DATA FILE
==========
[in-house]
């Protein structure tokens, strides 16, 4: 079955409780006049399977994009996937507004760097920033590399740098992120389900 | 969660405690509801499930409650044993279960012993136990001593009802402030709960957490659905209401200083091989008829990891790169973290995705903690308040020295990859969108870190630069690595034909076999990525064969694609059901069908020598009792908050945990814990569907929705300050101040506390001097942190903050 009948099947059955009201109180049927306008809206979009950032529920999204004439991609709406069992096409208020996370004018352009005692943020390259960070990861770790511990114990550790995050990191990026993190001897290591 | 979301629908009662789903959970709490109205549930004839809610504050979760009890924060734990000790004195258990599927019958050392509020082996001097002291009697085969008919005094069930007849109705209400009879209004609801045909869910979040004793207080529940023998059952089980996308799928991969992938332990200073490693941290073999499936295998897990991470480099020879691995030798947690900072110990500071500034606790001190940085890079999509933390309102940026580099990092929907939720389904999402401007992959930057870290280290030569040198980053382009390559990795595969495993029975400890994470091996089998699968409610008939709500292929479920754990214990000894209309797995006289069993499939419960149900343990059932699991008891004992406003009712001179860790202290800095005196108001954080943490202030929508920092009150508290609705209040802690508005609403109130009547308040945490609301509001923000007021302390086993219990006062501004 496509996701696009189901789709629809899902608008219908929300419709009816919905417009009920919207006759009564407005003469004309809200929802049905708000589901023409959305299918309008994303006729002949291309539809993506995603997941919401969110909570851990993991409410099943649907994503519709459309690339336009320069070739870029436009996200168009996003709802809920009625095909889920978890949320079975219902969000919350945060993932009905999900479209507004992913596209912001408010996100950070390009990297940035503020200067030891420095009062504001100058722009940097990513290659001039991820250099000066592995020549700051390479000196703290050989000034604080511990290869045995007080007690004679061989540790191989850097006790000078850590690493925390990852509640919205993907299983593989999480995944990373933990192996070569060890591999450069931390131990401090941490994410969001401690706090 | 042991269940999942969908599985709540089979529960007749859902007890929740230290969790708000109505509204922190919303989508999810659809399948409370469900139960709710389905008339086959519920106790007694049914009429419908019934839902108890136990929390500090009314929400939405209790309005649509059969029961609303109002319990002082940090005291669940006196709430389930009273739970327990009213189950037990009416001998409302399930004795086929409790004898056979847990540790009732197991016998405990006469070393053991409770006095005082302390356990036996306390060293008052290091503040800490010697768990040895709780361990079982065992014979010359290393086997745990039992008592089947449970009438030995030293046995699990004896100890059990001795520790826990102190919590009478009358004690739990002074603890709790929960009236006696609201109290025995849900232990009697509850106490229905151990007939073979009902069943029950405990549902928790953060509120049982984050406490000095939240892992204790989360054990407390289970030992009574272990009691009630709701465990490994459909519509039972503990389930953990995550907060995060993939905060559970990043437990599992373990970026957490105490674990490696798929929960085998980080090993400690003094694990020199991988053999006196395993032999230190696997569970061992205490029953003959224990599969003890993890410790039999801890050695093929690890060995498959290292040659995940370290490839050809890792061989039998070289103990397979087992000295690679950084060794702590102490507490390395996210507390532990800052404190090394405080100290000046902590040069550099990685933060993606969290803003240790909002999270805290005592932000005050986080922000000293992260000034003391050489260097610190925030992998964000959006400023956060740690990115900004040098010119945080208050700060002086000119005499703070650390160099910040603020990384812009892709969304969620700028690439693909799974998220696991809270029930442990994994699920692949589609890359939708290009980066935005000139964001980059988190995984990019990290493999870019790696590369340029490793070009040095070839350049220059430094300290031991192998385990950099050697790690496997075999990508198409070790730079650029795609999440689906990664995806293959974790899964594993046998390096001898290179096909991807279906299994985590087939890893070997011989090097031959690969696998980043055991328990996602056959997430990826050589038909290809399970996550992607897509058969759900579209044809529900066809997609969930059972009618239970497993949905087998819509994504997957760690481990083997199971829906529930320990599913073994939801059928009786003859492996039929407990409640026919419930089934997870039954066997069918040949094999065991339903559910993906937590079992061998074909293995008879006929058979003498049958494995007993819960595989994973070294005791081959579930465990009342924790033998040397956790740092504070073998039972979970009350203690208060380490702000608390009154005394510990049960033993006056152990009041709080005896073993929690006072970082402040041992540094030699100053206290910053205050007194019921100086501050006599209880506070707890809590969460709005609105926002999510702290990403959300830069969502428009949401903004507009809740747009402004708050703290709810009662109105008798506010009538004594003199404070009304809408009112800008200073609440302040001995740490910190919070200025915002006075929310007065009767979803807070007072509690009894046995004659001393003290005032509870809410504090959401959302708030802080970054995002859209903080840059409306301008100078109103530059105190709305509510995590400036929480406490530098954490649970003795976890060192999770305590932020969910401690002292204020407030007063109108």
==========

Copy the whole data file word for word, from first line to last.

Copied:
[in-house]
């Protein structure tokens, strides 16, 4: 079955409780006049399977994009996937507004760097920033590399740098992120389900 | 969660405690509801499930409650044993279960012993136990001593009802402030709960957490659905209401200083091989008829990891790169973290995705903690308040020295990859969108870190630069690595034909076999990525064969694609059901069908020598009792908050945990814990569907929705300050101040506390001097942190903050 009948099947059955009201109180049927306008809206979009950032529920999204004439991609709406069992096409208020996370004018352009005692943020390259960070990861770790511990114990550790995050990191990026993190001897290591 | 979301629908009662789903959970709490109205549930004839809610504050979760009890924060734990000790004195258990599927019958050392509020082996001097002291009697085969008919005094069930007849109705209400009879209004609801045909869910979040004793207080529940023998059952089980996308799928991969992938332990200073490693941290073999499936295998897990991470480099020879691995030798947690900072110990500071500034606790001190940085890079999509933390309102940026580099990092929907939720389904999402401007992959930057870290280290030569040198980053382009390559990795595969495993029975400890994470091996089998699968409610008939709500292929479920754990214990000894209309797995006289069993499939419960149900343990059932699991008891004992406003009712001179860790202290800095005196108001954080943490202030929508920092009150508290609705209040802690508005609403109130009547308040945490609301509001923000007021302390086993219990006062501004 496509996701696009189901789709629809899902608008219908929300419709009816919905417009009920919207006759009564407005003469004309809200929802049905708000589901023409959305299918309008994303006729002949291309539809993506995603997941919401969110909570851990993991409410099943649907994503519709459309690339336009320069070739870029436009996200168009996003709802809920009625095909889920978890949320079975219902969000919350945060993932009905999900479209507004992913596209912001408010996100950070390009990297940035503020200067030891420095009062504001100058722009940097990513290659001039991820250099000066592995020549700051390479000196703290050989000034604080511990290869045995007080007690004679061989540790191989850097006790000078850590690493925390990852509640919205993907299983593989999480995944990373933990192996070569060890591999450069931390131990401090941490994410969001401690706090 | 042991269940999942969908599985709540089979529960007749859902007890929740230290969790708000109505509204922190919303989508999810659809399948409370469900139960709710389905008339086959519920106790007694049914009429419908019934839902108890136990929390500090009314929400939405209790309005649509059969029961609303109002319990002082940090005291669940006196709430389930009273739970327990009213189950037990009416001998409302399930004795086929409790004898056979847990540790009732197991016998405990006469070393053991409770006095005082302390356990036996306390060293008052290091503040800490010697768990040895709780361990079982065992014979010359290393086997745990039992008592089947449970009438030995030293046995699990004896100890059990001795520790826990102190919590009478009358004690739990002074603890709790929960009236006696609201109290025995849900232990009697509850106490229905151990007939073979009902069943029950405990549902928790953060509120049982984050406490000095939240892992204790989360054990407390289970030992009574272990009691009630709701465990490994459909519509039972503990389930953990995550907060995060993939905060559970990043437990599992373990970026957490105490674990490696798929929960085998980080090993400690003094694990020199991988053999006196395993032999230190696997569970061992205490029953003959224990599969003890993890410790039999801890050695093929690890060995498959290292040659995940370290490839050809890792061989039998070289103990397979087992000295690679950084060794702590102490507490390395996210507390532990800052404190090394405080100290000046902590040069550099990685933060993606969290803003240790909002999270805290005592932000005050986080922000000293992260000034003391050489260097610190925030992998964000959006400023956060740690990115900004040098010119945080208050700060002086000119005499703070650390160099910040603020990384812009892709969304969620700028690439693909799974998220696991809270029930442990994994699920692949589609890359939708290009980066935005000139964001980059988190995984990019990290493999870019790696590369340029490793070009040095070839350049220059430094300290031991192998385990950099050697790690496997075999990508198409070790730079650029795609999440689906990664995806293959974790899964594993046998390096001898290179096909991807279906299994985590087939890893070997011989090097031959690969696998980043055991328990996602056959997430990826050589038909290809399970996550992607897509058969759900579209044809529900066809997609969930059972009618239970497993949905087998819509994504997957760690481990083997199971829906529930320990599913073994939801059928009786003859492996039929407990409640026919419930089934997870039954066997069918040949094999065991339903559910993906937590079992061998074909293995008879006929058979003498049958494995007993819960595989994973070294005791081959579930465990009342924790033998040397956790740092504070073998039972979970009350203690208060380490702000608390009154005394510990049960033993006056152990009041709080005896073993929690006072970082402040041992540094030699100053206290910053205050007194019921100086501050006599209880506070707890809590969460709005609105926002999510702290990403959300830069969502428009949401903004507009809740747009402004708050703290709810009662109105008798506010009538004594003199404070009304809408009112800008200073609440302040001995740490910190919070200025915002006075929310007065009767979803807070007072509690009894046995004659001393003290005032509870809410504090959401959302708030802080970054995002859209903080840059409306301008100078109103530059105190709305509510995590400036929480406490530098954490649970003795976890060192999770305590932020969910401690002292204020407030007063109108």